“What I don’t like about e-learning is that I can’t see my friends and teachers,” a fifth-grade student wrote. “We have to stay at home for the rest of the year, which is sad because I love the last day of school.”

An older student noted the challenge of learning from a distance, especially with subjects that aren’t a strength. “I have not liked my teacher not being face to face with me for the subjects I have trouble with. For example, math,” the student wrote. “That has been a struggle, but my older sister has helped out. COVID-19 has also affected me outside of school. I am not able to go out as much and have missed doing very simple things like go to a Kroger. Also, self-quarantining can get extremely boring after the first two weeks.”

That same student acknowledged the support he’s received as sudden changes became a part of every-day routine.

“My older sister gave me a quote when starting e-learning to help motivate me,” he wrote. “It helped me become aware that I could not fool around even if I wasn’t in a real classroom. The quote is from Dwayne ‘The Rock’ Johnson. It says ‘All successes begin with self-discipline. It starts with you.’”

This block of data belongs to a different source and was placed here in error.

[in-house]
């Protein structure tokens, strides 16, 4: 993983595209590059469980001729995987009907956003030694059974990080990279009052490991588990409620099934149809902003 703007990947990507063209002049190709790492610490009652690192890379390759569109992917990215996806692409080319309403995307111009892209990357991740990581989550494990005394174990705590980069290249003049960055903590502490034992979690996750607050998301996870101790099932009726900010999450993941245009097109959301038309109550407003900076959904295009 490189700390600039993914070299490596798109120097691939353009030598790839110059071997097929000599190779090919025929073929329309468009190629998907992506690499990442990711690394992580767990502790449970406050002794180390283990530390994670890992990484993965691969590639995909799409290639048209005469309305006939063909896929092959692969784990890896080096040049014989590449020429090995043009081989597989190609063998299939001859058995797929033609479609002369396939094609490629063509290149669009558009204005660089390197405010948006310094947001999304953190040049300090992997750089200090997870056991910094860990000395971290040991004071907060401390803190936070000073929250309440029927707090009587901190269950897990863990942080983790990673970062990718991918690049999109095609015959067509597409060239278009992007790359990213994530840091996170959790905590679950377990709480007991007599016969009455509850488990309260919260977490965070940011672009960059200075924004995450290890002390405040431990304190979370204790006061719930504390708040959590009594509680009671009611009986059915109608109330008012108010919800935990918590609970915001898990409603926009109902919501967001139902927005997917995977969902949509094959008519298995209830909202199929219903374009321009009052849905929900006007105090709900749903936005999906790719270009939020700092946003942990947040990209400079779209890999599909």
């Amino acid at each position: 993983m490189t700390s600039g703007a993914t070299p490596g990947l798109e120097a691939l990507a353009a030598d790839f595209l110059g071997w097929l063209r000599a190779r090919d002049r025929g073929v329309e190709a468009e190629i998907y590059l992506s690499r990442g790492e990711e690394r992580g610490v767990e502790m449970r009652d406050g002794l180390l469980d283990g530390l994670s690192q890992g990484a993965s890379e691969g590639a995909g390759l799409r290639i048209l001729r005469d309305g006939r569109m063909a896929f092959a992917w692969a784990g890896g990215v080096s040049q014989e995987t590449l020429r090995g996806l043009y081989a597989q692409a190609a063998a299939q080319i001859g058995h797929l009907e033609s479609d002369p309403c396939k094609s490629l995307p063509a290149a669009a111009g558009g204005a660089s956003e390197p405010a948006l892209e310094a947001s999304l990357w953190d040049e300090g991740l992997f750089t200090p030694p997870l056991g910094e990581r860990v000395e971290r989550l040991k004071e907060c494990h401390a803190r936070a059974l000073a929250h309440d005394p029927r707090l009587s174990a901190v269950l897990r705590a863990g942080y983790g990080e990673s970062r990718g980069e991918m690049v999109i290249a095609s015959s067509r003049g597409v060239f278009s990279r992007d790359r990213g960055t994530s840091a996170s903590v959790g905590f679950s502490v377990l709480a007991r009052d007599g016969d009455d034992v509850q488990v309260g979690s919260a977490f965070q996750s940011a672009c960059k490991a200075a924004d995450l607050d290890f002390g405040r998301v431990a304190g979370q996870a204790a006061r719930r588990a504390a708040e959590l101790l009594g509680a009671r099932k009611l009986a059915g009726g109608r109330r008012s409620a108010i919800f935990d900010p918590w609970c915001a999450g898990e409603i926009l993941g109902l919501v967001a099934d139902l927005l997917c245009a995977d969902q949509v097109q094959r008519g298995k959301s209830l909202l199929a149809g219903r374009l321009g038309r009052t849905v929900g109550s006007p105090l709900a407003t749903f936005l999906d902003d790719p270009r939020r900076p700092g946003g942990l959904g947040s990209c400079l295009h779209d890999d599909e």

And the student concluded his letter with a thought about the future:

“I am hoping for better times to come.”

So are we all, young man. So are we all.

Shepherd paramedic meets vital needs on front lines of pandemic

When coronavirus hit, Shepherd paramedic met vital needs on front lines of pandemic

Shane Hardwick was already on the front lines, meeting neighbors’ health needs on Indianapolis’ near east side, when news broke this winter about a deadly new disease ravaging Wuhan, China.

By early March, the news was even more grim, and much closer to home. The coronavirus, then on the verge of being declared a pandemic, had emerged as an imminent threat to Indianapolis.

On March 2, Hardwick, a paramedic based at and financially supported by Shepherd Community Center, met with Shepherd’s leadership team, including Executive Director Jay Height and Assistant Director Andrew Green, to discuss preparations for this new and daunting emergency.